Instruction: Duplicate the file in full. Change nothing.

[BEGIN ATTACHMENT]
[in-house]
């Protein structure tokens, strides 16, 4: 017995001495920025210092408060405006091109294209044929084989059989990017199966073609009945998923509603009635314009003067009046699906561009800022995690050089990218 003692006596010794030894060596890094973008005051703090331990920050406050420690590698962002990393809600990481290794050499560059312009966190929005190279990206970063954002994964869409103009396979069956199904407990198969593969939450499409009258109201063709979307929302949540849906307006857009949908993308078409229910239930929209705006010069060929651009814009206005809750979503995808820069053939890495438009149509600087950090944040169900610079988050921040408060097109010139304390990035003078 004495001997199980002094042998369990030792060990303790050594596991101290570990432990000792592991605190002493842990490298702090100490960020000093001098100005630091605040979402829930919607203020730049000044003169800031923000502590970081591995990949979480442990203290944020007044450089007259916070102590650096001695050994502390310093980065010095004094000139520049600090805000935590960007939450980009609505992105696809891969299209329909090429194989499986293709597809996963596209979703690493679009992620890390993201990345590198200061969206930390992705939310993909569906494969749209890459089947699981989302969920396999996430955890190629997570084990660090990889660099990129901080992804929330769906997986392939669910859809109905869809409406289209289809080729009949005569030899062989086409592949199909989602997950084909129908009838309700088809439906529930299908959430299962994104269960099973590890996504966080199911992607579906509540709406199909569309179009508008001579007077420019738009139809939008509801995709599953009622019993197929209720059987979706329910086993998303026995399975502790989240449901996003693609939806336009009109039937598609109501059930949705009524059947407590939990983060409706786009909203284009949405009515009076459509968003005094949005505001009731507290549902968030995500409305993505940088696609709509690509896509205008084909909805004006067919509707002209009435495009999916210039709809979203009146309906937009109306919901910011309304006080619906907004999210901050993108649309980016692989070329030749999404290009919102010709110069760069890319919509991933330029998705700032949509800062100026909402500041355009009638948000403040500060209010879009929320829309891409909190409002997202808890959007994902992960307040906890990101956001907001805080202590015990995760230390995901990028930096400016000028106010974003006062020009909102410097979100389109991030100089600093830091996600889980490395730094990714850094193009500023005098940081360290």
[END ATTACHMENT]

[in-house]
């Protein structure tokens, strides 16, 4: 017995001495920025210092408060405006091109294209044929084989059989990017199966073609009945998923509603009635314009003067009046699906561009800022995690050089990218 003692006596010794030894060596890094973008005051703090331990920050406050420690590698962002990393809600990481290794050499560059312009966190929005190279990206970063954002994964869409103009396979069956199904407990198969593969939450499409009258109201063709979307929302949540849906307006857009949908993308078409229910239930929209705006010069060929651009814009206005809750979503995808820069053939890495438009149509600087950090944040169900610079988050921040408060097109010139304390990035003078 004495001997199980002094042998369990030792060990303790050594596991101290570990432990000792592991605190002493842990490298702090100490960020000093001098100005630091605040979402829930919607203020730049000044003169800031923000502590970081591995990949979480442990203290944020007044450089007259916070102590650096001695050994502390310093980065010095004094000139520049600090805000935590960007939450980009609505992105696809891969299209329909090429194989499986293709597809996963596209979703690493679009992620890390993201990345590198200061969206930390992705939310993909569906494969749209890459089947699981989302969920396999996430955890190629997570084990660090990889660099990129901080992804929330769906997986392939669910859809109905869809409406289209289809080729009949005569030899062989086409592949199909989602997950084909129908009838309700088809439906529930299908959430299962994104269960099973590890996504966080199911992607579906509540709406199909569309179009508008001579007077420019738009139809939008509801995709599953009622019993197929209720059987979706329910086993998303026995399975502790989240449901996003693609939806336009009109039937598609109501059930949705009524059947407590939990983060409706786009909203284009949405009515009076459509968003005094949005505001009731507290549902968030995500409305993505940088696609709509690509896509205008084909909805004006067919509707002209009435495009999916210039709809979203009146309906937009109306919901910011309304006080619906907004999210901050993108649309980016692989070329030749999404290009919102010709110069760069890319919509991933330029998705700032949509800062100026909402500041355009009638948000403040500060209010879009929320829309891409909190409002997202808890959007994902992960307040906890990101956001907001805080202590015990995760230390995901990028930096400016000028106010974003006062020009909102410097979100389109991030100089600093830091996600889980490395730094990714850094193009500023005098940081360290």